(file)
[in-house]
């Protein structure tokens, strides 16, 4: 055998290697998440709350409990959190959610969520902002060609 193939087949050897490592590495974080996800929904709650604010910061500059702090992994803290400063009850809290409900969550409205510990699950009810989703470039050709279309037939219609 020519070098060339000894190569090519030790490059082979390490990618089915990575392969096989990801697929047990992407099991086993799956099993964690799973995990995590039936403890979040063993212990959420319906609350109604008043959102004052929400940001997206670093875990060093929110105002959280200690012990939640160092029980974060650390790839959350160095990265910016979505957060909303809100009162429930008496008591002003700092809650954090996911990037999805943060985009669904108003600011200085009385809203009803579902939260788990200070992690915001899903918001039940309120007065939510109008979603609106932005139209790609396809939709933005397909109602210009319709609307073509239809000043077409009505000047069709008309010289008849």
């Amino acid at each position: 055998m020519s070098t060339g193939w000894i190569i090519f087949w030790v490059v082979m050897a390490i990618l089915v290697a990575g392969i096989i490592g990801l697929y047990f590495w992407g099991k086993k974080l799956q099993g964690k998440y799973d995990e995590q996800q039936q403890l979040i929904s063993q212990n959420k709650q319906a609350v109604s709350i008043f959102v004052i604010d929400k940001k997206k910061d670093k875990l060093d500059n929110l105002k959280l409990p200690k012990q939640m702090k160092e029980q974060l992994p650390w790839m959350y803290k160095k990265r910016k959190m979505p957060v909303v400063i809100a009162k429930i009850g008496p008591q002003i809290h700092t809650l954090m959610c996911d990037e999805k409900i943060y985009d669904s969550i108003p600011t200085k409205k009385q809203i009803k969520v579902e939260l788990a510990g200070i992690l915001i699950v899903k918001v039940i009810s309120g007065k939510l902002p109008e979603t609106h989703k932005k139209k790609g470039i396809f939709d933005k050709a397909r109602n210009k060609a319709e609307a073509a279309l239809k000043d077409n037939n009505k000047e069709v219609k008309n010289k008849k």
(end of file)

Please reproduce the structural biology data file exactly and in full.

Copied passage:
[in-house]
């Protein structure tokens, strides 16, 4: 055998290697998440709350409990959190959610969520902002060609 193939087949050897490592590495974080996800929904709650604010910061500059702090992994803290400063009850809290409900969550409205510990699950009810989703470039050709279309037939219609 020519070098060339000894190569090519030790490059082979390490990618089915990575392969096989990801697929047990992407099991086993799956099993964690799973995990995590039936403890979040063993212990959420319906609350109604008043959102004052929400940001997206670093875990060093929110105002959280200690012990939640160092029980974060650390790839959350160095990265910016979505957060909303809100009162429930008496008591002003700092809650954090996911990037999805943060985009669904108003600011200085009385809203009803579902939260788990200070992690915001899903918001039940309120007065939510109008979603609106932005139209790609396809939709933005397909109602210009319709609307073509239809000043077409009505000047069709008309010289008849």
């Amino acid at each position: 055998m020519s070098t060339g193939w000894i190569i090519f087949w030790v490059v082979m050897a390490i990618l089915v290697a990575g392969i096989i490592g990801l697929y047990f590495w992407g099991k086993k974080l799956q099993g964690k998440y799973d995990e995590q996800q039936q403890l979040i929904s063993q212990n959420k709650q319906a609350v109604s709350i008043f959102v004052i604010d929400k940001k997206k910061d670093k875990l060093d500059n929110l105002k959280l409990p200690k012990q939640m702090k160092e029980q974060l992994p650390w790839m959350y803290k160095k990265r910016k959190m979505p957060v909303v400063i809100a009162k429930i009850g008496p008591q002003i809290h700092t809650l954090m959610c996911d990037e999805k409900i943060y985009d669904s969550i108003p600011t200085k409205k009385q809203i009803k969520v579902e939260l788990a510990g200070i992690l915001i699950v899903k918001v039940i009810s309120g007065k939510l902002p109008e979603t609106h989703k932005k139209k790609g470039i396809f939709d933005k050709a397909r109602n210009k060609a319709e609307a073509a279309l239809k000043d077409n037939n009505k000047e069709v219609k008309n010289k008849k």